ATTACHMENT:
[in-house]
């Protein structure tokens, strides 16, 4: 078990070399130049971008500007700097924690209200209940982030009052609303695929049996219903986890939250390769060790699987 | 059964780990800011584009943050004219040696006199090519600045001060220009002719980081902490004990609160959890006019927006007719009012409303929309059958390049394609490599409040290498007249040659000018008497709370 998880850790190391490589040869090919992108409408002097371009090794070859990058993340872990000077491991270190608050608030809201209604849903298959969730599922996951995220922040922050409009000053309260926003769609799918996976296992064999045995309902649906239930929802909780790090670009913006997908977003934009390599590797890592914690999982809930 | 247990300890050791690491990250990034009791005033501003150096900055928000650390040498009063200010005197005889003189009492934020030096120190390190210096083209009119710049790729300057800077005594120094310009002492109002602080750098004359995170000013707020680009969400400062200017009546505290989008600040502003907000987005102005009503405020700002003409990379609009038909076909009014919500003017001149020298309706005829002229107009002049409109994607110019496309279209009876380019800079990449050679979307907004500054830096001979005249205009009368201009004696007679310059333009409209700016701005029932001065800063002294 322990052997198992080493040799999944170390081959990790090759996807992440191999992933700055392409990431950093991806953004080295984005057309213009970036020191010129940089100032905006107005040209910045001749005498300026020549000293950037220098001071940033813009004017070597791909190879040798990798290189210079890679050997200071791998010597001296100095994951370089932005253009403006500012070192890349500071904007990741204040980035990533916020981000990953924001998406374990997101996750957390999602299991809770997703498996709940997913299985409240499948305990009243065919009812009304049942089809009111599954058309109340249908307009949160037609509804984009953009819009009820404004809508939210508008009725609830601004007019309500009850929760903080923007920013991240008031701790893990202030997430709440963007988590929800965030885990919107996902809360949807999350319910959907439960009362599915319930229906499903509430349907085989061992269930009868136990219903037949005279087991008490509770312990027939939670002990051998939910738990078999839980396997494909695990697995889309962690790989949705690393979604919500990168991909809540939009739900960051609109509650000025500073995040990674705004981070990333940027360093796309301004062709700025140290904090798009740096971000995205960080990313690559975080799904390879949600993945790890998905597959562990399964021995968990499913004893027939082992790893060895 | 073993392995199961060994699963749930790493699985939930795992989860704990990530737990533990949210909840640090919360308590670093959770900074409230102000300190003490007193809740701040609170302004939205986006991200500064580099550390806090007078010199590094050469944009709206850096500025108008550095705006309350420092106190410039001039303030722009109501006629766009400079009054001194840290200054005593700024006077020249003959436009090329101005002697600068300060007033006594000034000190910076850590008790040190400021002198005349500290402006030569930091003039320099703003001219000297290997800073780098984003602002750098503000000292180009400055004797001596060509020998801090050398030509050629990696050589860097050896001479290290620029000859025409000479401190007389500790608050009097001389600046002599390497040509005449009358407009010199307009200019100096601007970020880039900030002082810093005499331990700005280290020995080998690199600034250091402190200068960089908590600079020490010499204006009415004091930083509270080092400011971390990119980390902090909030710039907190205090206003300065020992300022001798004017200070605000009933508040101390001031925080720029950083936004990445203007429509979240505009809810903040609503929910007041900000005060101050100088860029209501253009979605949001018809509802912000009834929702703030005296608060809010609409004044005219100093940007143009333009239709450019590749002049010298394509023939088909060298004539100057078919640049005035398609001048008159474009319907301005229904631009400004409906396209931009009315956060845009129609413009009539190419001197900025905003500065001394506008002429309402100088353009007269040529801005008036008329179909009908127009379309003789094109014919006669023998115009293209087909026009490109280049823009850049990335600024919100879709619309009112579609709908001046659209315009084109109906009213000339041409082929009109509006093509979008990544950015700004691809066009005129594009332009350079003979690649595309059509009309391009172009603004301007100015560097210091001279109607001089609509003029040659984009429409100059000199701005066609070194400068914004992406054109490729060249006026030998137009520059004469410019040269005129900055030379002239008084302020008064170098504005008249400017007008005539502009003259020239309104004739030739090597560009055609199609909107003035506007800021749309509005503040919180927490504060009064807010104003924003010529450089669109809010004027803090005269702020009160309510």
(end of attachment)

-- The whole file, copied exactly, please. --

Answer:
[in-house]
């Protein structure tokens, strides 16, 4: 078990070399130049971008500007700097924690209200209940982030009052609303695929049996219903986890939250390769060790699987 | 059964780990800011584009943050004219040696006199090519600045001060220009002719980081902490004990609160959890006019927006007719009012409303929309059958390049394609490599409040290498007249040659000018008497709370 998880850790190391490589040869090919992108409408002097371009090794070859990058993340872990000077491991270190608050608030809201209604849903298959969730599922996951995220922040922050409009000053309260926003769609799918996976296992064999045995309902649906239930929802909780790090670009913006997908977003934009390599590797890592914690999982809930 | 247990300890050791690491990250990034009791005033501003150096900055928000650390040498009063200010005197005889003189009492934020030096120190390190210096083209009119710049790729300057800077005594120094310009002492109002602080750098004359995170000013707020680009969400400062200017009546505290989008600040502003907000987005102005009503405020700002003409990379609009038909076909009014919500003017001149020298309706005829002229107009002049409109994607110019496309279209009876380019800079990449050679979307907004500054830096001979005249205009009368201009004696007679310059333009409209700016701005029932001065800063002294 322990052997198992080493040799999944170390081959990790090759996807992440191999992933700055392409990431950093991806953004080295984005057309213009970036020191010129940089100032905006107005040209910045001749005498300026020549000293950037220098001071940033813009004017070597791909190879040798990798290189210079890679050997200071791998010597001296100095994951370089932005253009403006500012070192890349500071904007990741204040980035990533916020981000990953924001998406374990997101996750957390999602299991809770997703498996709940997913299985409240499948305990009243065919009812009304049942089809009111599954058309109340249908307009949160037609509804984009953009819009009820404004809508939210508008009725609830601004007019309500009850929760903080923007920013991240008031701790893990202030997430709440963007988590929800965030885990919107996902809360949807999350319910959907439960009362599915319930229906499903509430349907085989061992269930009868136990219903037949005279087991008490509770312990027939939670002990051998939910738990078999839980396997494909695990697995889309962690790989949705690393979604919500990168991909809540939009739900960051609109509650000025500073995040990674705004981070990333940027360093796309301004062709700025140290904090798009740096971000995205960080990313690559975080799904390879949600993945790890998905597959562990399964021995968990499913004893027939082992790893060895 | 073993392995199961060994699963749930790493699985939930795992989860704990990530737990533990949210909840640090919360308590670093959770900074409230102000300190003490007193809740701040609170302004939205986006991200500064580099550390806090007078010199590094050469944009709206850096500025108008550095705006309350420092106190410039001039303030722009109501006629766009400079009054001194840290200054005593700024006077020249003959436009090329101005002697600068300060007033006594000034000190910076850590008790040190400021002198005349500290402006030569930091003039320099703003001219000297290997800073780098984003602002750098503000000292180009400055004797001596060509020998801090050398030509050629990696050589860097050896001479290290620029000859025409000479401190007389500790608050009097001389600046002599390497040509005449009358407009010199307009200019100096601007970020880039900030002082810093005499331990700005280290020995080998690199600034250091402190200068960089908590600079020490010499204006009415004091930083509270080092400011971390990119980390902090909030710039907190205090206003300065020992300022001798004017200070605000009933508040101390001031925080720029950083936004990445203007429509979240505009809810903040609503929910007041900000005060101050100088860029209501253009979605949001018809509802912000009834929702703030005296608060809010609409004044005219100093940007143009333009239709450019590749002049010298394509023939088909060298004539100057078919640049005035398609001048008159474009319907301005229904631009400004409906396209931009009315956060845009129609413009009539190419001197900025905003500065001394506008002429309402100088353009007269040529801005008036008329179909009908127009379309003789094109014919006669023998115009293209087909026009490109280049823009850049990335600024919100879709619309009112579609709908001046659209315009084109109906009213000339041409082929009109509006093509979008990544950015700004691809066009005129594009332009350079003979690649595309059509009309391009172009603004301007100015560097210091001279109607001089609509003029040659984009429409100059000199701005066609070194400068914004992406054109490729060249006026030998137009520059004469410019040269005129900055030379002239008084302020008064170098504005008249400017007008005539502009003259020239309104004739030739090597560009055609199609909107003035506007800021749309509005503040919180927490504060009064807010104003924003010529450089669109809010004027803090005269702020009160309510």